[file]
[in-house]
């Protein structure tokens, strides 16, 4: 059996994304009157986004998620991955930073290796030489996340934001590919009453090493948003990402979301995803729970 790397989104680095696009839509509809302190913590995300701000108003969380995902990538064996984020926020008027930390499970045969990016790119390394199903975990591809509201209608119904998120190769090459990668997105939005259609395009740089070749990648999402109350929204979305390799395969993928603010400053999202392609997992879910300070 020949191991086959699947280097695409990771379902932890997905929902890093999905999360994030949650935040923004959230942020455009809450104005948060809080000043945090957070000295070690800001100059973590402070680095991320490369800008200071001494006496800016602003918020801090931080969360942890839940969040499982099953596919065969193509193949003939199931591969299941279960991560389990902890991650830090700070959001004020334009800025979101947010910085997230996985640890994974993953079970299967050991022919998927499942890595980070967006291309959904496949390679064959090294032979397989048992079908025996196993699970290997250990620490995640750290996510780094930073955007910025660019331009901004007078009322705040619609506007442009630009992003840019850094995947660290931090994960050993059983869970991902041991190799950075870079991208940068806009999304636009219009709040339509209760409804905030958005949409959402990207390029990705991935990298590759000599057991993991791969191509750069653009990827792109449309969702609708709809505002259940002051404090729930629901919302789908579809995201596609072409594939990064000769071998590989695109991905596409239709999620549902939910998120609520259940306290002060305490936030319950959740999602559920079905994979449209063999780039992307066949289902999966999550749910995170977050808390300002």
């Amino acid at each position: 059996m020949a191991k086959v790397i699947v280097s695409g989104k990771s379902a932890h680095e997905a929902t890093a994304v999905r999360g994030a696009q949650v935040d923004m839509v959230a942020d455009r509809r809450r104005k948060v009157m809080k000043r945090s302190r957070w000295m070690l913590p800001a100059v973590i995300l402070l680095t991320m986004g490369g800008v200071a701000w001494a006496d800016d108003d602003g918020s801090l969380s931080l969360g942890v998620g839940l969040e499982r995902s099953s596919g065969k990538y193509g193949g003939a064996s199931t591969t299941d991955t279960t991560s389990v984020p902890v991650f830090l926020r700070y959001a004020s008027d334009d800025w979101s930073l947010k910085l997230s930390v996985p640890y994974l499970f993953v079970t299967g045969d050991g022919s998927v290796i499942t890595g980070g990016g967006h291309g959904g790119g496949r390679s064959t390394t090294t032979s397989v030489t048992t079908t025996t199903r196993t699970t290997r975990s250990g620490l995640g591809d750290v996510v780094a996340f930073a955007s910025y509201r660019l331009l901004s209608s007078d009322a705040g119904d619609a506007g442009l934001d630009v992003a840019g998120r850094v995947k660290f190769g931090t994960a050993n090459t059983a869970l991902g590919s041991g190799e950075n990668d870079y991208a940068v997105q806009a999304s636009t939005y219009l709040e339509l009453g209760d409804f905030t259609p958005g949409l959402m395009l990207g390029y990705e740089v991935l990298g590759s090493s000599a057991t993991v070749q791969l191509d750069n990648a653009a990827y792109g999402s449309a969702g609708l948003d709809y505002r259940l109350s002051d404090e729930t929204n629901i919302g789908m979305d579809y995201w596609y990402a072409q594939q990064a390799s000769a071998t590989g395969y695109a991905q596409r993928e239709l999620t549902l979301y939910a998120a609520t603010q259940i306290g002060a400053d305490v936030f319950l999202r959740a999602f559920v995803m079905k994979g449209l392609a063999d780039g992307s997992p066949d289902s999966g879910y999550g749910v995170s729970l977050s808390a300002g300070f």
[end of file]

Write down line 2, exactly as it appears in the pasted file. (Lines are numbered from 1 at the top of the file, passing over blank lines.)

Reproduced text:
């Protein structure tokens, strides 16, 4: 059996994304009157986004998620991955930073290796030489996340934001590919009453090493948003990402979301995803729970 790397989104680095696009839509509809302190913590995300701000108003969380995902990538064996984020926020008027930390499970045969990016790119390394199903975990591809509201209608119904998120190769090459990668997105939005259609395009740089070749990648999402109350929204979305390799395969993928603010400053999202392609997992879910300070 020949191991086959699947280097695409990771379902932890997905929902890093999905999360994030949650935040923004959230942020455009809450104005948060809080000043945090957070000295070690800001100059973590402070680095991320490369800008200071001494006496800016602003918020801090931080969360942890839940969040499982099953596919065969193509193949003939199931591969299941279960991560389990902890991650830090700070959001004020334009800025979101947010910085997230996985640890994974993953079970299967050991022919998927499942890595980070967006291309959904496949390679064959090294032979397989048992079908025996196993699970290997250990620490995640750290996510780094930073955007910025660019331009901004007078009322705040619609506007442009630009992003840019850094995947660290931090994960050993059983869970991902041991190799950075870079991208940068806009999304636009219009709040339509209760409804905030958005949409959402990207390029990705991935990298590759000599057991993991791969191509750069653009990827792109449309969702609708709809505002259940002051404090729930629901919302789908579809995201596609072409594939990064000769071998590989695109991905596409239709999620549902939910998120609520259940306290002060305490936030319950959740999602559920079905994979449209063999780039992307066949289902999966999550749910995170977050808390300002």